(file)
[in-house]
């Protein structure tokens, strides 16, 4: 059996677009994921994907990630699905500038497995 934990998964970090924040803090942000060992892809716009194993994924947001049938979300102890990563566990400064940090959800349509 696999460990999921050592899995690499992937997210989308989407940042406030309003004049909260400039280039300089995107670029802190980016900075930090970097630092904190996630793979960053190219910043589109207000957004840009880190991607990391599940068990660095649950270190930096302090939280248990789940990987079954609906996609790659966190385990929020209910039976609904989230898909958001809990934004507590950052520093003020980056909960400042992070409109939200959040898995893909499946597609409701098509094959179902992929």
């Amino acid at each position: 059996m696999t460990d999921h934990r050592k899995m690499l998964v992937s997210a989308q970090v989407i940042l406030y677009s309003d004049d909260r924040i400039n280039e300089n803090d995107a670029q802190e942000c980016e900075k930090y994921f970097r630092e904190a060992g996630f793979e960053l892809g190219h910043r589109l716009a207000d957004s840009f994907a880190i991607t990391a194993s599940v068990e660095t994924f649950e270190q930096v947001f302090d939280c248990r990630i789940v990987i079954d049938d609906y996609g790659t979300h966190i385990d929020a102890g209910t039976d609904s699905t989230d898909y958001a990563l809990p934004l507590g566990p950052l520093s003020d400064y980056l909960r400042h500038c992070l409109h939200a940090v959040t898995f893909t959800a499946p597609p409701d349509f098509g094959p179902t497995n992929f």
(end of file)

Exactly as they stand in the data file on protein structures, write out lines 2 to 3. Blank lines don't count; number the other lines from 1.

């Protein structure tokens, strides 16, 4: 059996677009994921994907990630699905500038497995 934990998964970090924040803090942000060992892809716009194993994924947001049938979300102890990563566990400064940090959800349509 696999460990999921050592899995690499992937997210989308989407940042406030309003004049909260400039280039300089995107670029802190980016900075930090970097630092904190996630793979960053190219910043589109207000957004840009880190991607990391599940068990660095649950270190930096302090939280248990789940990987079954609906996609790659966190385990929020209910039976609904989230898909958001809990934004507590950052520093003020980056909960400042992070409109939200959040898995893909499946597609409701098509094959179902992929």
């Amino acid at each position: 059996m696999t460990d999921h934990r050592k899995m690499l998964v992937s997210a989308q970090v989407i940042l406030y677009s309003d004049d909260r924040i400039n280039e300089n803090d995107a670029q802190e942000c980016e900075k930090y994921f970097r630092e904190a060992g996630f793979e960053l892809g190219h910043r589109l716009a207000d957004s840009f994907a880190i991607t990391a194993s599940v068990e660095t994924f649950e270190q930096v947001f302090d939280c248990r990630i789940v990987i079954d049938d609906y996609g790659t979300h966190i385990d929020a102890g209910t039976d609904s699905t989230d898909y958001a990563l809990p934004l507590g566990p950052l520093s003020d400064y980056l909960r400042h500038c992070l409109h939200a940090v959040t898995f893909t959800a499946p597609p409701d349509f098509g094959p179902t497995n992929f």